US toll tops 3,500 as Britain's Brown visits Iraq

Updated: 2007-06-12 00:51

US troop losses in Iraq topped 3,500 after a bridge bombing near Baghdad on Monday, as Britain's visiting future prime minister rejected domestic calls for a probe into the war's failings.

An undated photo provided by shows US military personnel offloading coffins of US soldiers killed in Iraq at Dover Air Base in Delaware. US troop losses in Iraq topped 3,500 after a bridge bombing near Baghdad, as Britain's visiting future prime minister rejected domestic calls for a probe into the war's failings.[AFP]

Three US soldiers were killed and six wounded when their checkpoint was struck by a suicide car bomb, the military said, bringing the overall death toll to at least 3,501 since the March 2003 invasion, according to an AFP count based on Pentagon figures.

But despite the passing of yet another grim milestone for coalition forces, Britain's Gordon Brown said it was not the time for an inquiry into the war as called for by the Conservative opposition.

"The wrong time to even consider an inquiry is when you have got to give all your effort to supporting the troops on the ground," Brown told Sky News.

"There are times to consider these things, but the right thing to do at the moment is to give the full support and the full force of government behind the troops on the ground."

Monday's attack brought to 28 the number of US troops killed in Iraq so far this month, with more than 25,000 US troops wounded in combat since the invasion.

An interpreter was also wounded in the bombing, which destroyed part of a highway overpass in Mahmudiyah, a town south of Baghdad in a violent agricultural region known as an insurgent stronghold dubbed the "Triangle of Death".

The highway was partly blocked by debris from the collapsed bridge and the military said an engineering unit was dispatched with bulldozers and other heavy equipment to clear the road.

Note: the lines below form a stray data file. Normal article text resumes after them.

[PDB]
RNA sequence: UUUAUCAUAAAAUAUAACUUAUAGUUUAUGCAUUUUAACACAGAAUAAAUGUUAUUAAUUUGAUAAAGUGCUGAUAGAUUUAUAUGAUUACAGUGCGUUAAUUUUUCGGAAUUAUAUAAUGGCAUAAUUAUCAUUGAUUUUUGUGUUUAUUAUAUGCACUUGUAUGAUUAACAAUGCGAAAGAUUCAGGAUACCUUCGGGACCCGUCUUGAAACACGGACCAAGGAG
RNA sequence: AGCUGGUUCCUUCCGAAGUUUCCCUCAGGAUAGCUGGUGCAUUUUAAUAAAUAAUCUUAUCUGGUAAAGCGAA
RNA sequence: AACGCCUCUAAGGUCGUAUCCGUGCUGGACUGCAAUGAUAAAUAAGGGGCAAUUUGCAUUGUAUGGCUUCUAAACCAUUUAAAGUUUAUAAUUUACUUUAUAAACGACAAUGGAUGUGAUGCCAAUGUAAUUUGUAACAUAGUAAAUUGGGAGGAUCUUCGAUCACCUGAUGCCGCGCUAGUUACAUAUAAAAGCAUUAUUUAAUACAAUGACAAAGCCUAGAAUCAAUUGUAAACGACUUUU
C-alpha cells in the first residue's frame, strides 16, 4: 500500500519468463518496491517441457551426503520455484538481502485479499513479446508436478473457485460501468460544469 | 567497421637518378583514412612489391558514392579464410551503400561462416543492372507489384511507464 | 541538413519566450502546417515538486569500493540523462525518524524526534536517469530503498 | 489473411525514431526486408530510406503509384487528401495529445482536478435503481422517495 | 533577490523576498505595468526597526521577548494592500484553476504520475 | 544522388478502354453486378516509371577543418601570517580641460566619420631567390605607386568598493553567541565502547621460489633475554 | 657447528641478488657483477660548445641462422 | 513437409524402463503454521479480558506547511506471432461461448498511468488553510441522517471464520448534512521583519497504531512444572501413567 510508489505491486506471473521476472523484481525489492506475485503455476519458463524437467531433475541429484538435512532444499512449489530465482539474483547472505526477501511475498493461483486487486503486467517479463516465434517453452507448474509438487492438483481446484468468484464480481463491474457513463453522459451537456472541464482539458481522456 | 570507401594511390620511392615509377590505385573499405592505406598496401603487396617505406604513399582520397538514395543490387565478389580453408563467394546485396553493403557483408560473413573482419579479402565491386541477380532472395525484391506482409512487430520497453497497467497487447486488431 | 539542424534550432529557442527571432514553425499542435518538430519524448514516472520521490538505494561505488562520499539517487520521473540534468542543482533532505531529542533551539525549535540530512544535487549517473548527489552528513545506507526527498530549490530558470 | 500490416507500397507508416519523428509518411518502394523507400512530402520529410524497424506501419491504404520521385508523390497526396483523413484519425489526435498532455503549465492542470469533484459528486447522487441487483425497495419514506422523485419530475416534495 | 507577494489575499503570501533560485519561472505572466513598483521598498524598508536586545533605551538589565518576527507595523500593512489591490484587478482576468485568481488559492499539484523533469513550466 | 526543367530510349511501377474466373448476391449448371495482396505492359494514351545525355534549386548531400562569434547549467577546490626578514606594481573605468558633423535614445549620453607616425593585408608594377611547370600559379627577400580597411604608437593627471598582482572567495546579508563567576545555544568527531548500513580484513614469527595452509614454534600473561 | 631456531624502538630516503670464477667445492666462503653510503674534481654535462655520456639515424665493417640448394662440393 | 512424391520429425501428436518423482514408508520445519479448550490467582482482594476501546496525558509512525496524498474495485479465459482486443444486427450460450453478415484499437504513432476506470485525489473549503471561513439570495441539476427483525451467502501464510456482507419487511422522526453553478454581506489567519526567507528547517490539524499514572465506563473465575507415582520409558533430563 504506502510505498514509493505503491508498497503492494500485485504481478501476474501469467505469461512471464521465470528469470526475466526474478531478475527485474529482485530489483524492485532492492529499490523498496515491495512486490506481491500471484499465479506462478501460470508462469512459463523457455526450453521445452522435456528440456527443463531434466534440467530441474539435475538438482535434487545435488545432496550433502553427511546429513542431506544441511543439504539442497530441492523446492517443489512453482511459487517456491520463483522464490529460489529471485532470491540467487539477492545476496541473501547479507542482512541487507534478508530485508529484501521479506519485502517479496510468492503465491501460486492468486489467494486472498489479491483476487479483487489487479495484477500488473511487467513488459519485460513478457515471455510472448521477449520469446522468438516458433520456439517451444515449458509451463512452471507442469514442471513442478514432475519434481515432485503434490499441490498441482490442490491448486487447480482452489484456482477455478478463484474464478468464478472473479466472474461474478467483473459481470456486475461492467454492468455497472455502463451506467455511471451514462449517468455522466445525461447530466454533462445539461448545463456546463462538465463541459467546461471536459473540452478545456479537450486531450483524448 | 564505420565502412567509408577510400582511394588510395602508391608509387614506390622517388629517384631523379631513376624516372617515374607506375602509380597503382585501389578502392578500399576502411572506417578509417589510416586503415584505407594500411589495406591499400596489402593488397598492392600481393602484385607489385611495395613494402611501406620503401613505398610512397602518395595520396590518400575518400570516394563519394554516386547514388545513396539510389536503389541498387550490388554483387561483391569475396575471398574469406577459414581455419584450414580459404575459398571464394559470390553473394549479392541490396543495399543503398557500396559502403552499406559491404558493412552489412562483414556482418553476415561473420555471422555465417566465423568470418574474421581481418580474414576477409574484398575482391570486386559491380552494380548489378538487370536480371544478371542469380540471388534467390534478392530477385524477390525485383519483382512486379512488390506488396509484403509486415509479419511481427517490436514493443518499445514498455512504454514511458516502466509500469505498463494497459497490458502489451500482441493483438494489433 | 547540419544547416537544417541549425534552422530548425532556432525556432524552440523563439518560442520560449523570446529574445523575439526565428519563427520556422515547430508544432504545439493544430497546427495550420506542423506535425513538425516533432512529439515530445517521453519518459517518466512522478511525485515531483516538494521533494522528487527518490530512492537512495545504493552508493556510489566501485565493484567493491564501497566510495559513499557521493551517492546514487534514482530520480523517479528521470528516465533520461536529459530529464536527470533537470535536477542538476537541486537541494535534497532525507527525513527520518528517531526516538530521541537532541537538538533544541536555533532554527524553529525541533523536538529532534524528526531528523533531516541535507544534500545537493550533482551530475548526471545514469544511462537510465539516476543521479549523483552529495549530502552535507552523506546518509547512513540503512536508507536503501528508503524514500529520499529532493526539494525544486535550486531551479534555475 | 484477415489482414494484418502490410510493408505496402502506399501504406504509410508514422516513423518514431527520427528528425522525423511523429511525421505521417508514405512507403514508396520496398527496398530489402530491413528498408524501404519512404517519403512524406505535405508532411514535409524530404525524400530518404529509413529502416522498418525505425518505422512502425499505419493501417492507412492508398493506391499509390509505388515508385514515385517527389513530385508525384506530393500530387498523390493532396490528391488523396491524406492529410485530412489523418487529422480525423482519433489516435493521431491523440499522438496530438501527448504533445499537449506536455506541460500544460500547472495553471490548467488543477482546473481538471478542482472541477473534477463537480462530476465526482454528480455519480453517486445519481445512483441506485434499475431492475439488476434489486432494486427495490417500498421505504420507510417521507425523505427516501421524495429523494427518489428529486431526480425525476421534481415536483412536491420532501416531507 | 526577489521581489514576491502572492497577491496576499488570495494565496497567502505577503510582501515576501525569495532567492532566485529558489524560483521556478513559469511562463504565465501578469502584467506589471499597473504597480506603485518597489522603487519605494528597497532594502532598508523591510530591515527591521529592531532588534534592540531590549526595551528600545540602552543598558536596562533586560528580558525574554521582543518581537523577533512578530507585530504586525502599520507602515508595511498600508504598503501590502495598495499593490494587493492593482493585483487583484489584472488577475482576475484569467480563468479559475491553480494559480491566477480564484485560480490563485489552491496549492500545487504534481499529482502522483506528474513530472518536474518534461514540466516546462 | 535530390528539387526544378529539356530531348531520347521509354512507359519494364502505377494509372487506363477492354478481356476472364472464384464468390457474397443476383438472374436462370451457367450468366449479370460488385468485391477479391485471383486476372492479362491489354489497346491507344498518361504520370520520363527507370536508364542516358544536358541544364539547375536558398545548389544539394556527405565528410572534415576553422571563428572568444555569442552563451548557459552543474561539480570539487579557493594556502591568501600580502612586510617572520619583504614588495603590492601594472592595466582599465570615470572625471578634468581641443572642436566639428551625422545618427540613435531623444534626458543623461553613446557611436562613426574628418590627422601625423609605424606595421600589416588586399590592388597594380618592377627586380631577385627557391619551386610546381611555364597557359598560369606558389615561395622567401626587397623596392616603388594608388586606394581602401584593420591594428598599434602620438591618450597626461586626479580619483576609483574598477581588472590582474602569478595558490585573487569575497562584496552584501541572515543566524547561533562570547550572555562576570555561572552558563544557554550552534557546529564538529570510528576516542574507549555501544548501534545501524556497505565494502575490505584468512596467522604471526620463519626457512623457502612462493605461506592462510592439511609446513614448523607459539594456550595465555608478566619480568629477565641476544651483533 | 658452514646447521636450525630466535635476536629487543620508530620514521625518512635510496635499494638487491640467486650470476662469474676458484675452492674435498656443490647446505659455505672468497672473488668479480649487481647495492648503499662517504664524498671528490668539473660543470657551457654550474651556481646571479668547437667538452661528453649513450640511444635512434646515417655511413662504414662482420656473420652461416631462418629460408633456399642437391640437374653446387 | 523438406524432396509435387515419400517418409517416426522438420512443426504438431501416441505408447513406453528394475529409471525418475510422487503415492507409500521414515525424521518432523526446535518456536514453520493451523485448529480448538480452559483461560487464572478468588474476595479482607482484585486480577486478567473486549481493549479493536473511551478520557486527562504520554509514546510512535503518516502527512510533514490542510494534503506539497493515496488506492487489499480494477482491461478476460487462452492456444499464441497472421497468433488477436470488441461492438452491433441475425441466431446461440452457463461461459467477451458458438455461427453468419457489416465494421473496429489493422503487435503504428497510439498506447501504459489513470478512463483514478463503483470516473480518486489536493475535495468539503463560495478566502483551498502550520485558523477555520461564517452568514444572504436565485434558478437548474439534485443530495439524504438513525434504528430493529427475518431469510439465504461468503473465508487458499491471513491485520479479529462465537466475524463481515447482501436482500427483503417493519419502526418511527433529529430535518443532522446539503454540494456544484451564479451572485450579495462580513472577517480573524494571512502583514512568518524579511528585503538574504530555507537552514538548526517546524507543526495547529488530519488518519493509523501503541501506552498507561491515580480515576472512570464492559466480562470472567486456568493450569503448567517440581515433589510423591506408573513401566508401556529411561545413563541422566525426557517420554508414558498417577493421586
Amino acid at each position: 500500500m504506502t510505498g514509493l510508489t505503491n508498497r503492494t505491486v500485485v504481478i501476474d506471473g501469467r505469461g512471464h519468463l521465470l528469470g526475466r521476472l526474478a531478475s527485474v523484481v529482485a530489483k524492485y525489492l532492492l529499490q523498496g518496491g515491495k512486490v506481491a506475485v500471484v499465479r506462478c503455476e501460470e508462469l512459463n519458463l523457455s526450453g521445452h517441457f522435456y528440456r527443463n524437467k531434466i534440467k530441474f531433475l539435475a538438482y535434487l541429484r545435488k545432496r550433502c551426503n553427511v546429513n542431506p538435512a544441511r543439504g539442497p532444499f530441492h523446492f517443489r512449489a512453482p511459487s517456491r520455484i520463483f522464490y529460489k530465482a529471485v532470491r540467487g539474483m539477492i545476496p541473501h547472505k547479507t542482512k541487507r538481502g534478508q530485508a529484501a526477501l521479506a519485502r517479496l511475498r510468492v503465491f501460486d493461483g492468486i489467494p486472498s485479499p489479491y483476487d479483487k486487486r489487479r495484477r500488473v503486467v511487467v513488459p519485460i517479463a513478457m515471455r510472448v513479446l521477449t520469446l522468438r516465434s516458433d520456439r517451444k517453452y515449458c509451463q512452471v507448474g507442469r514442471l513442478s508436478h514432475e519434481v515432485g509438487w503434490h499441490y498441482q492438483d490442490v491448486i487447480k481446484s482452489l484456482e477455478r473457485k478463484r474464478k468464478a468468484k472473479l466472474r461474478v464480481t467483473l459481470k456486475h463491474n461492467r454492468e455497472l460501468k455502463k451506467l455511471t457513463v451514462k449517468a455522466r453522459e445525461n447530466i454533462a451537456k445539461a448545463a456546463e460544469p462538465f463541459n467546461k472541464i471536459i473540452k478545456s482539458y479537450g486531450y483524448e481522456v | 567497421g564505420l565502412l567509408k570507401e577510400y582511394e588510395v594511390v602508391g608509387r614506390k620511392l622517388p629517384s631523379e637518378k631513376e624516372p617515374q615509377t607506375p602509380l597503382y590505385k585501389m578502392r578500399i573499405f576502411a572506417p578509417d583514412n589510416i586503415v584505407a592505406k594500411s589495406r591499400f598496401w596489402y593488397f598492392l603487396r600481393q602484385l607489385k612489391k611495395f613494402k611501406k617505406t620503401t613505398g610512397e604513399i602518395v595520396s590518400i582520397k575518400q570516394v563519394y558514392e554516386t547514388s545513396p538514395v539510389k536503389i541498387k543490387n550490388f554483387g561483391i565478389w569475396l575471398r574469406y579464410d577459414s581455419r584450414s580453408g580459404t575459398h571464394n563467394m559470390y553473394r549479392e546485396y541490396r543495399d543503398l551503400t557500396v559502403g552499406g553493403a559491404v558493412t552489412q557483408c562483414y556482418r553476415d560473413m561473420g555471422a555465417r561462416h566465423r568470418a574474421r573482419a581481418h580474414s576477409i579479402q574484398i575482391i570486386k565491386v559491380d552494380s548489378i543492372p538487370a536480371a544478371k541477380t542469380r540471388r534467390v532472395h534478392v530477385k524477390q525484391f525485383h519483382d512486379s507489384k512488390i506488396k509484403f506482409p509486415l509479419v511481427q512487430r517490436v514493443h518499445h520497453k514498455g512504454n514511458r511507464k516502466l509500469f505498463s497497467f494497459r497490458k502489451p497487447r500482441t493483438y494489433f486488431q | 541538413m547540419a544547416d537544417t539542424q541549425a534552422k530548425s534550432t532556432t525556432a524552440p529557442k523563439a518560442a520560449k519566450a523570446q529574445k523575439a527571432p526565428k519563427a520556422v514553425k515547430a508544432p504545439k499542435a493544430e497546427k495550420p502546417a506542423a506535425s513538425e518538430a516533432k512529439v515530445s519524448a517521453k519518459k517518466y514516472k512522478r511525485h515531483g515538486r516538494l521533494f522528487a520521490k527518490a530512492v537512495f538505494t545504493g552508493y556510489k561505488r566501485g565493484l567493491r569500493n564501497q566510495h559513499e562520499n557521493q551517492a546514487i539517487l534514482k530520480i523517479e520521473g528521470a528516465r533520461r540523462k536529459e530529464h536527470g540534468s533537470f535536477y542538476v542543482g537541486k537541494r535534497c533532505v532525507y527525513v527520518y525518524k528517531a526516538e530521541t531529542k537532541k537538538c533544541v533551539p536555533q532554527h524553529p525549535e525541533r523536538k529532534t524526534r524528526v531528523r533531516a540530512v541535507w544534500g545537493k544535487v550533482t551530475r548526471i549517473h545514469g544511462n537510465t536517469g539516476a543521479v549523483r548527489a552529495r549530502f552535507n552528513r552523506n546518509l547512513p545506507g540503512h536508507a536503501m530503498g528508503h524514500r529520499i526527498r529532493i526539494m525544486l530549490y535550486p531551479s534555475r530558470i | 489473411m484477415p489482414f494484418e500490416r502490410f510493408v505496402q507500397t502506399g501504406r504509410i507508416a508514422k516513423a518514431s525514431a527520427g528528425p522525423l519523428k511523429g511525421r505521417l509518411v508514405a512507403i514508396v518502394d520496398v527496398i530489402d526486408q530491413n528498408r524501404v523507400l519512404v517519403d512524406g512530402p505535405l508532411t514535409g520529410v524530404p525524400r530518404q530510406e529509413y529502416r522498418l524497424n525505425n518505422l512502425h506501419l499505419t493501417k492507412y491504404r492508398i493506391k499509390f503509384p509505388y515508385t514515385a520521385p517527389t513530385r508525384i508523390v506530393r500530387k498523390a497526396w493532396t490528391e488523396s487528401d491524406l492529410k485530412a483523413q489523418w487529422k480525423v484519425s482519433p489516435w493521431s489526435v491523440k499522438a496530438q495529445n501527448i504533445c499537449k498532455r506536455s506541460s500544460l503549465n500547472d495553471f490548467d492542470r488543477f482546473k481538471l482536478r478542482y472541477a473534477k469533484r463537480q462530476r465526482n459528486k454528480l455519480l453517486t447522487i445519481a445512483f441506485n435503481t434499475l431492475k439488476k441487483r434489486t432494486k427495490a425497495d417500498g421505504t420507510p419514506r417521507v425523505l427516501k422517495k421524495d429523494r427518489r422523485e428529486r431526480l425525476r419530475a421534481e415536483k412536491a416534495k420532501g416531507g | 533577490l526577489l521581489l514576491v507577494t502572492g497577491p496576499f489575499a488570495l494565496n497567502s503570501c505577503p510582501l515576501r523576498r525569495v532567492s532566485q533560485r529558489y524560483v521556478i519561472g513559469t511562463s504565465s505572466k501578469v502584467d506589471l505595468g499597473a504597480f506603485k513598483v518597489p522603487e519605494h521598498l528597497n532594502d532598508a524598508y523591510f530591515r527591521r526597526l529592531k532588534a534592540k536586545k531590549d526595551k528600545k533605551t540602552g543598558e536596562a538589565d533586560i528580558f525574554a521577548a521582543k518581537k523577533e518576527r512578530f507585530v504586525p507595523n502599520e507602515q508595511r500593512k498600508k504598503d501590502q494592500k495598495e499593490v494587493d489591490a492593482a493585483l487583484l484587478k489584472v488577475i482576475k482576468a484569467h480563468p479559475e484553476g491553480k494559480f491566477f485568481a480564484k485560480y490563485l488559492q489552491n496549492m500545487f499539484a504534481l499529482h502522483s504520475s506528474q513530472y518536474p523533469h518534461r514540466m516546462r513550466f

Last month, three US soldiers were snatched during an insurgent ambush on a small unit manning a temporary observation post near Mahmudiyah, during which four US soldiers and an Iraqi interpreter were killed.

An Al-Qaeda front group said a week ago it had killed the captured troops, an act Human Rights Watch said would constitute a violation of international humanitarian law and that those responsible would be guilty of war crimes.

Meanwhile, Brown, currently Britain's finance minister, held talks with Iraqi leaders including Prime Minister Nuri al-Maliki and President Jalal Talabani.

It was Brown's second visit to Iraq but his first since he was chosen to replace Blair in late June, and came amid mounting pressure at home over the war.

Brown has not indicated any plans to radically change Britain's policy on Iraq, but last month accepted that "mistakes" were made in the country.

On Monday, he vowed that Britain will continue to support Iraq, Talabani's office said.

"British minister of finance (Brown) praised the presidency and stressed the continuous support of his country to Iraq to achieve democracy, reconciliation and economic development," a statement from Talabani's office said.

"They also discussed the role of British forces to build and rehabilitate Iraqi military's abilities and participation in delivering peace and stability in southern Iraq" where British troops are based, the statement added.

About 150 British troops have been killed in Iraq. The government has pledged to withdraw this year about 1,600 troops from a force of 7,100 soldiers deployed in Iraq.

The BBC said the government would reject the opposition call for a probe, arguing that there have already been four inquiries and a new one will distract from British efforts to help stabilise the country.

"It's very important, for instance, to find whether there are lessons that need to be applied to Afghanistan from what has happened in Iraq for the last years," William Hague, the Conservative spokesman on foreign affairs, told BBC radio.

Britain has in the past year been increasing its deployment of soldiers to Afghanistan, where they are fighting a resurgent Taliban, while pledging to reduce troops in Iraq.

Violence continued in Iraq on Monday with at least five people killed, including a senior central bank official.

Khair al-Deen Sabri Ahmed, the bank's general manager in the northern Nineveh province, was shot dead by militants in the provincial capital of Mosul while on his way to work, said police Brigadier General Mohammed al-Waggaa.

His two bodyguards were also gunned down, and two other people were killed elsewhere.

A car bomb attack in the restive city of Baquba, northeast of Baghdad, on Monday led to the collapse of a key bridge, but no other details were immediately available, police said.

On the domestic political front, Iraq's parliament voted to oust its outspoken Sunni speaker Mahmud Mashhadani after he allegedly ordered his bodyguards to beat up a Shiite MP.

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